Basic Terminologies:

Asset Management Company 

An AMC is a company registered with the Securities and Exchange Board of India (SEBI) that handles asset management and investment decisions for mutual funds. The top AMCs in India include SBI Mutual Fund (MF), ICICI Prudential MF, HDFC Mutual Fund, Aditya Birla Sun Life MF, Nippon India MF, and Axis MF.

New Fund Offer (NFO)

Asset Management Companies launch New Fund Offers (NFOs) to issue units of their new mutual fund schemes. Units are similar to shares issued by companies during an initial public offering (IPO). Through an NFO, investors can purchase units of a mutual fund at the subscription price. The offer price is usually set at Rs 10 per unit. Funds are launched via NFOs for a limited time period, following which they are traded in the market based on their corresponding net asset value.

Before applying to an NFO, make sure to review the past performance of the AMC and the fund manager. Also, ensure that the fund matches your investment strategy and risk appetite.

Net Asset Value

Net Asset Value or NAV is the price of each unit of a mutual fund. It is the weighted average value of the stocks and other assets in the scheme/portfolio. NAV is calculated by deducting the liabilities from the total asset value and dividing it by the number of shares. It is calculated at the end of each trading day.

NAV is not an indicator of the future prospects of a scheme. Moreover, a mutual fund with a lower NAV does not mean that it is not performing well when compared to a fund with a higher NAV. 

Open-Ended and Closed-Ended Funds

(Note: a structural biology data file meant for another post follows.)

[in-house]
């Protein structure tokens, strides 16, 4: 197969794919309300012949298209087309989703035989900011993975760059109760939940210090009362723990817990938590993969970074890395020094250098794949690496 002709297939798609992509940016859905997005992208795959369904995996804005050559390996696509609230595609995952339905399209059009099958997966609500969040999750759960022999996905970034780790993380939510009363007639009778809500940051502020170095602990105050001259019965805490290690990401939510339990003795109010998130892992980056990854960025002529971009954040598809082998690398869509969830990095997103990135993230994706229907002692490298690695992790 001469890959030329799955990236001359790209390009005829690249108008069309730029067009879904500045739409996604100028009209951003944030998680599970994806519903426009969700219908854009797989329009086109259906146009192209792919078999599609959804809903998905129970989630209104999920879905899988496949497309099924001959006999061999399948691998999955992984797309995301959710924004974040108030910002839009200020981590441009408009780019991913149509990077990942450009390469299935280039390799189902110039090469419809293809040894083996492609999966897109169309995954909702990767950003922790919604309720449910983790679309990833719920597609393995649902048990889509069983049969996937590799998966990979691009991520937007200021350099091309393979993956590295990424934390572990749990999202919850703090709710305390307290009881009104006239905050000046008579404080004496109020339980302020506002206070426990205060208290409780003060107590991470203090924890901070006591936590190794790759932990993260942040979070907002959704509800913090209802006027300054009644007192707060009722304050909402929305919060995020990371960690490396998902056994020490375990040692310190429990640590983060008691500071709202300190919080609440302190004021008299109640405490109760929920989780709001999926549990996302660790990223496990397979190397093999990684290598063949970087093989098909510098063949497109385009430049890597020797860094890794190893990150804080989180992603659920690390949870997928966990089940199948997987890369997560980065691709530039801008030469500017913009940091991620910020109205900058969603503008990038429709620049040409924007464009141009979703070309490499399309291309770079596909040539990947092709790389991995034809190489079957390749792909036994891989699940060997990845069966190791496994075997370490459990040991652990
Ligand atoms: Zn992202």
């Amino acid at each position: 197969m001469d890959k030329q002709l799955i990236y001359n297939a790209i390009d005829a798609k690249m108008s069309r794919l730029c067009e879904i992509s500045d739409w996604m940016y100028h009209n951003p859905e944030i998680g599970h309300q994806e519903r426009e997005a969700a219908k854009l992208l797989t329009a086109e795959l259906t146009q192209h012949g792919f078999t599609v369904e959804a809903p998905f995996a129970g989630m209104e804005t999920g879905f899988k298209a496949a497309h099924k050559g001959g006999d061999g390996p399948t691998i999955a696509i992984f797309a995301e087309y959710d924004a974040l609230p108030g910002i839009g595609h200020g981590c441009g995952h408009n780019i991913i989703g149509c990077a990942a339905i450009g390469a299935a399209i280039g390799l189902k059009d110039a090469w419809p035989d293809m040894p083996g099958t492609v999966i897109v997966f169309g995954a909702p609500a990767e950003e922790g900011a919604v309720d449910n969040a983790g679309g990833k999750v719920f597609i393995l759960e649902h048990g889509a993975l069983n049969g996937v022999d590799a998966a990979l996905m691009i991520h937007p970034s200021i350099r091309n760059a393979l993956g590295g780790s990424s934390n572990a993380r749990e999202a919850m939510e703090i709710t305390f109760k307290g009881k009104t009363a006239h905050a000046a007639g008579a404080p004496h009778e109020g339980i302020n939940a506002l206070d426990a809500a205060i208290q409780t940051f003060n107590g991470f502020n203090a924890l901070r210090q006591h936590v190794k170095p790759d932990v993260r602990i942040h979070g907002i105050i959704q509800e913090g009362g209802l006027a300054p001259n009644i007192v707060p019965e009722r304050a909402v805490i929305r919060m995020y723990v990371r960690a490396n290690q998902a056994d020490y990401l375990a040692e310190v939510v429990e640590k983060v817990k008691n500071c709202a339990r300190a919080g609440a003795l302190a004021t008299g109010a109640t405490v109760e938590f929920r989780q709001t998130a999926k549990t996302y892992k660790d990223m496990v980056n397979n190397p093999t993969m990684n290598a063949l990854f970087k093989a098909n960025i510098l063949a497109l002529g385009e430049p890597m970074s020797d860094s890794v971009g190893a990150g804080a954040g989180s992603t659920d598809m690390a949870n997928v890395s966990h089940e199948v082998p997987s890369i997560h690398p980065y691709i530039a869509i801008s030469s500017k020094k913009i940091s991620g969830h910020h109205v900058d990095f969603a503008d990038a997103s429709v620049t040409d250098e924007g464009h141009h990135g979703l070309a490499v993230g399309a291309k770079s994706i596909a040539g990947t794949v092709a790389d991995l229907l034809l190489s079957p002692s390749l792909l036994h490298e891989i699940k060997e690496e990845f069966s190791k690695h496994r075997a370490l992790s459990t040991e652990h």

Open-Ended Funds are mutual funds whose units are open for purchase and redemption at any time. There are no limits on the duration and amount a person can invest. All transactions of such fund units are done at the prevailing NAVs. Open-ended funds are ideal for those who want liquidity in their investments as they are not bound to any maturity period.

Closed-Ended Funds are those funds in which units can be purchased only during the initial offer period (NFO). The units can be redeemed at the specified maturity date.

Interval mutual funds are a cross between open-ended and close-ended funds. It allows transactions at specific periods. Investors can choose to purchase or redeem their units when a trading window opens.

Expense Ratio

As the name suggests, expense ratio is the annual maintenance charge levied by mutual funds to finance its expenses. It includes the annual operating costs, including management fees, allocation charges, and advertising costs of the fund. 

Entry Load and Exit Load

Entry Load is the amount payable by an investor while joining a mutual fund. As per recent SEBI regulations, the entry load is removed from the calculations of the total expense ratio of a mutual fund.

Exit load is the amount payable when an investor chooses to withdraw from a mutual fund. This charge is payable on the total investment of an individual, usually standing at 1%. It is used as a tool to discourage people from withdrawing funds from a mutual fund and keep investing for the long term.

We would like to remind our readers to invest in mutual funds only after a thorough understanding of the objectives, theme, expenses, and risks involved. Also, ensure that the strategy deployed by the fund manager aligns with your investment goals. HAPPY INVESTING!